I think we’ll just squirm. That was my daughter’s reaction when I read the ad for the Jewish Film Festival that begins next week, 1-17 March 2019 in Chicago. We will cry, we will laugh, we will squirm, we will cheer I read. Our family was one of the families interviewed during the making of the documentary. Leaps of Faith, which is one of 43 films being screened in the festival this year. We don’t know if we are in the final cut, but little girl and I cringe at the thought of actually making it in. We’ll see, and soon.
Though the thought of seeing and hearing ourselves on screen is a jarring one, we were glad to lend our perspective. Observing a religion can be difficult enough for parents of the same faith. How much more difficult it is for people of different faiths. Yet, it happens all the time. There are more children in the US being raised with only one Jewish parent than there are with two. That was our family for fourteen years until I converted to Judaism when our son was 14 and our daughter was 12 years old.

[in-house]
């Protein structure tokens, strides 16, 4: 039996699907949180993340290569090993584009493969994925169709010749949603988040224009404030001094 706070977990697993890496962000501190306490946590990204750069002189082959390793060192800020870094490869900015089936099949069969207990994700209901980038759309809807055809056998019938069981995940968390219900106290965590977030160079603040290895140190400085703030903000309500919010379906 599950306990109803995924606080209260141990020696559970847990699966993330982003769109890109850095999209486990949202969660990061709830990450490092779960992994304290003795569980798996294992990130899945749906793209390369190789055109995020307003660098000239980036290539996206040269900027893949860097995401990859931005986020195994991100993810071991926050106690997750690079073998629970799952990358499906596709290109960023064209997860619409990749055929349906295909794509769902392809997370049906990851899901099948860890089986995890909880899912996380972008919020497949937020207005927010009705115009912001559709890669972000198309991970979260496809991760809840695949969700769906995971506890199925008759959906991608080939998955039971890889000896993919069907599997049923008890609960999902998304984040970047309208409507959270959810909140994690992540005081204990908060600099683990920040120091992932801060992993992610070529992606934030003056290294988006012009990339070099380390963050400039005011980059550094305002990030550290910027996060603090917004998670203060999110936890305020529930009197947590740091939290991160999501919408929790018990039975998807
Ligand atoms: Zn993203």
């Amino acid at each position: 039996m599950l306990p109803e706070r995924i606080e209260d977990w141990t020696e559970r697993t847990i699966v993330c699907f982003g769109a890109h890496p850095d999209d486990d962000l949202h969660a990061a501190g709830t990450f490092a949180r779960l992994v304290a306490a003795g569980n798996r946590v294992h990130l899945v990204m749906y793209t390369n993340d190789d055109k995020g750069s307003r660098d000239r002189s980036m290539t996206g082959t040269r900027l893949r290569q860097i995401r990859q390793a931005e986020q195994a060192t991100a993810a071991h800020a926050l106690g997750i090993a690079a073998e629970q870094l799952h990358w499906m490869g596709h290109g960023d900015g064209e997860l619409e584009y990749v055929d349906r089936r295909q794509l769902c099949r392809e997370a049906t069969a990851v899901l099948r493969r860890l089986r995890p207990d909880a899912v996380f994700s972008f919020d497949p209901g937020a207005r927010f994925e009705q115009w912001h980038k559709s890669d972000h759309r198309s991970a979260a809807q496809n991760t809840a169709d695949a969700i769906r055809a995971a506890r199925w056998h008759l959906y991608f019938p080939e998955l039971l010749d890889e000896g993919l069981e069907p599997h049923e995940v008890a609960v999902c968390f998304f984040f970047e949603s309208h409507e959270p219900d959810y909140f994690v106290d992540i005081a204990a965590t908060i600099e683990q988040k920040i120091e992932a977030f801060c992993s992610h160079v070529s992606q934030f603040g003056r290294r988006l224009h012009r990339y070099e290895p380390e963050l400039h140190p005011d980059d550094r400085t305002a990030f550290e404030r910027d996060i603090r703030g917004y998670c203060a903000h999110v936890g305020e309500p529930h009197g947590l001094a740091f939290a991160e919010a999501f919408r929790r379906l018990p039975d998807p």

From the outside, we were considered interfaith because I was Catholic and my husband was Jewish. But at home, we were a Jewish family. I went to Mass regularly, but our family holidays and traditions were Jewish. We knew our children would end up making their own choices about faith when they were adults, everyone does, so we wanted them to have a firm foundation in one faith so that their identity was fully aligned in one tradition. If they select a different tradition (like I eventually did), then at least they know from whence they came, and they have a relationship with God.
Interestingly, Israel means to struggle with God. Jews and Christians come from Israel. Jacob was Israel, the Israelites were slaves in Egypt, the modern day country of Israel is important to both. And we struggle. We struggle with God, with ourselves, and with each other. Our consolation is that we are made in God’s image, all of us. God is love, and all who live in love, live in God. All of us.